After looking at student data, it was determined for a particular student that 4 chill passes would be sufficient for the morning and 4 more for the afternoon. If she did not use her morning chill passes, then she could add them to the afternoon allotment, especially since afternoons were her most difficult time. Her 4 chill passes included one for 2 minutes, one for 3 minutes, one for 5 minutes and another for 10 minutes.
She learned the concept of how to use the chill passes quickly and would evaluate the situation carefully before deciding which amount of time she would need in the chill zone. For this student, the teacher also added the feature of combining her chill passes so that she could choose a maximum amount of time of 20 minutes in the chill zone at one time if the situation called for such measures.
Remember that it is preferable to prevent a meltdown than to try to deal with a meltdown in full swing, for all involved.
The staff decided that 20 minutes in the chill zone would be better than 40 minutes or more in a meltdown.
When implementing the chill pass at first, the teacher might need to read the student’s signals and remind him or her that they have the option of using their chill pass if they need to calm down. A teacher or parent might say something like, “Remember that you can use a chill pass if you are feeling like you are at a 3 on the feelings chart.”
Followed by “How many minutes do you think you will need right now?” If the student does not use all their chill passes at the end of the day, they can be added to the next day’s allotment, building up a bit of a “chill pass savings account”. These could simply stay there for days where they may be more necessary or they can be exchanged at the end of the week for a reward or reinforcing activity, such as 10 extra minutes on the computer or iPad.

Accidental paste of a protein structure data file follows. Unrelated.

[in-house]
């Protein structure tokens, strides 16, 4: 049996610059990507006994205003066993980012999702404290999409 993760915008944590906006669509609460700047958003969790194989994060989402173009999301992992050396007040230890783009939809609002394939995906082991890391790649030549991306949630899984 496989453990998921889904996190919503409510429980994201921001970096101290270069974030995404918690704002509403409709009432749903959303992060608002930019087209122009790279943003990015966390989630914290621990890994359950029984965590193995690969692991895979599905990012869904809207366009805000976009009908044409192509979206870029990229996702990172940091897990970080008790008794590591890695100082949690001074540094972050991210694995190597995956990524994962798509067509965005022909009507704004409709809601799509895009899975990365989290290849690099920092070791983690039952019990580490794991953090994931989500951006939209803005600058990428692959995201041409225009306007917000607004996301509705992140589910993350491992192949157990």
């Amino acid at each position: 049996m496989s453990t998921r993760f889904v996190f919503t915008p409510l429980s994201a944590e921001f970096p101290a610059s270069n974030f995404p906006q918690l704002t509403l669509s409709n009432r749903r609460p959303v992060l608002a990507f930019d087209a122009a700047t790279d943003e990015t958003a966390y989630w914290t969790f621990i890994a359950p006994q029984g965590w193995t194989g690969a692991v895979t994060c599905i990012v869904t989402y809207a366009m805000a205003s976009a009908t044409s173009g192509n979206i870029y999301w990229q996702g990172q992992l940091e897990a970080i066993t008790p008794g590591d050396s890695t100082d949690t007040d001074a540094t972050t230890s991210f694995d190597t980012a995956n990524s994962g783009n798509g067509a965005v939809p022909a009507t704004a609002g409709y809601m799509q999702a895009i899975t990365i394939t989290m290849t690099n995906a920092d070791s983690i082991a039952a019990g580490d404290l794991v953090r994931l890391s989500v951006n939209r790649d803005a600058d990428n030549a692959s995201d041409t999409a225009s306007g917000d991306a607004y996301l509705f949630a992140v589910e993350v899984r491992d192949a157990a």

What happens if the student runs out of chill passes before the end of day in spite of everyone’s best efforts?
Then you can implement a policy of “borrow from tomorrow,” much like dipping into your checking account deeper than you might like. While not optimal, it empowers the student to make the decision which will impact how many chill passes they will have for the next day. If they feel they need another chill zone time, then they will need to subtract one or more from their allotment for the next day.
by Lisa Rogers
The Education (K-12) Blogs and Special Ed Q & A are written and maintained weekly by Lisa Rogers with Educating Diverse Learners. Lisa received her M.A. in Special Education with an endorsement in the area of individuals with severe disabilities. Mrs. Rogers has also created products that have been used throughout the state of Texas for training purposes. Through the Association for Texas Professional Educators [ATPE], Ms. Rogers has produced an online course that targets the importance of visual strategies for student with autism spectrum disorders and just released her highly anticipated book titled: Visual Supports for Visual Thinkers.